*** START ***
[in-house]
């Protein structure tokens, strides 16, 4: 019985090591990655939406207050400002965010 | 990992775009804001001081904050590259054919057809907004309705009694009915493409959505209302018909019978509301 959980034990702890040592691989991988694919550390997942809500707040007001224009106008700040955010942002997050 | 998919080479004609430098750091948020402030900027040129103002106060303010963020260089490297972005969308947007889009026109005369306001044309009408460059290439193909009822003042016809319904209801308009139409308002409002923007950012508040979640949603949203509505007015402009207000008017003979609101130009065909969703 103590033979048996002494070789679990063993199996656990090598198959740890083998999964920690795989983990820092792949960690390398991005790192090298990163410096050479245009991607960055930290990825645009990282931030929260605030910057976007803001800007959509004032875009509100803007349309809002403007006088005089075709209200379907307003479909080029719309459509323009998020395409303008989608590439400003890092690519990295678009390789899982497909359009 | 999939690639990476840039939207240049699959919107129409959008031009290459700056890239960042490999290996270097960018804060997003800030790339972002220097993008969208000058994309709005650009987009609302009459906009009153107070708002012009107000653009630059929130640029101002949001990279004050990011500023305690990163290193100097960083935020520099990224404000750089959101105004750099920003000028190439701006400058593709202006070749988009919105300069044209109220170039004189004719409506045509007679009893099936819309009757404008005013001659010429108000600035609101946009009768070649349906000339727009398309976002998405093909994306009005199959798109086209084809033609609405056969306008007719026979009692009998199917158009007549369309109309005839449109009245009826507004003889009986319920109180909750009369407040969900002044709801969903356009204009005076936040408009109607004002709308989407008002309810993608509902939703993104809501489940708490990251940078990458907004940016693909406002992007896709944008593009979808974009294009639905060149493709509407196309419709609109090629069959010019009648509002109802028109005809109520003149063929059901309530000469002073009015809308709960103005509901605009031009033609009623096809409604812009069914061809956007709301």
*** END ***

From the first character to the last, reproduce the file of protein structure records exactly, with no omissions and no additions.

[in-house]
């Protein structure tokens, strides 16, 4: 019985090591990655939406207050400002965010 | 990992775009804001001081904050590259054919057809907004309705009694009915493409959505209302018909019978509301 959980034990702890040592691989991988694919550390997942809500707040007001224009106008700040955010942002997050 | 998919080479004609430098750091948020402030900027040129103002106060303010963020260089490297972005969308947007889009026109005369306001044309009408460059290439193909009822003042016809319904209801308009139409308002409002923007950012508040979640949603949203509505007015402009207000008017003979609101130009065909969703 103590033979048996002494070789679990063993199996656990090598198959740890083998999964920690795989983990820092792949960690390398991005790192090298990163410096050479245009991607960055930290990825645009990282931030929260605030910057976007803001800007959509004032875009509100803007349309809002403007006088005089075709209200379907307003479909080029719309459509323009998020395409303008989608590439400003890092690519990295678009390789899982497909359009 | 999939690639990476840039939207240049699959919107129409959008031009290459700056890239960042490999290996270097960018804060997003800030790339972002220097993008969208000058994309709005650009987009609302009459906009009153107070708002012009107000653009630059929130640029101002949001990279004050990011500023305690990163290193100097960083935020520099990224404000750089959101105004750099920003000028190439701006400058593709202006070749988009919105300069044209109220170039004189004719409506045509007679009893099936819309009757404008005013001659010429108000600035609101946009009768070649349906000339727009398309976002998405093909994306009005199959798109086209084809033609609405056969306008007719026979009692009998199917158009007549369309109309005839449109009245009826507004003889009986319920109180909750009369407040969900002044709801969903356009204009005076936040408009109607004002709308989407008002309810993608509902939703993104809501489940708490990251940078990458907004940016693909406002992007896709944008593009979808974009294009639905060149493709509407196309419709609109090629069959010019009648509002109802028109005809109520003149063929059901309530000469002073009015809308709960103005509901605009031009033609009623096809409604812009069914061809956007709301």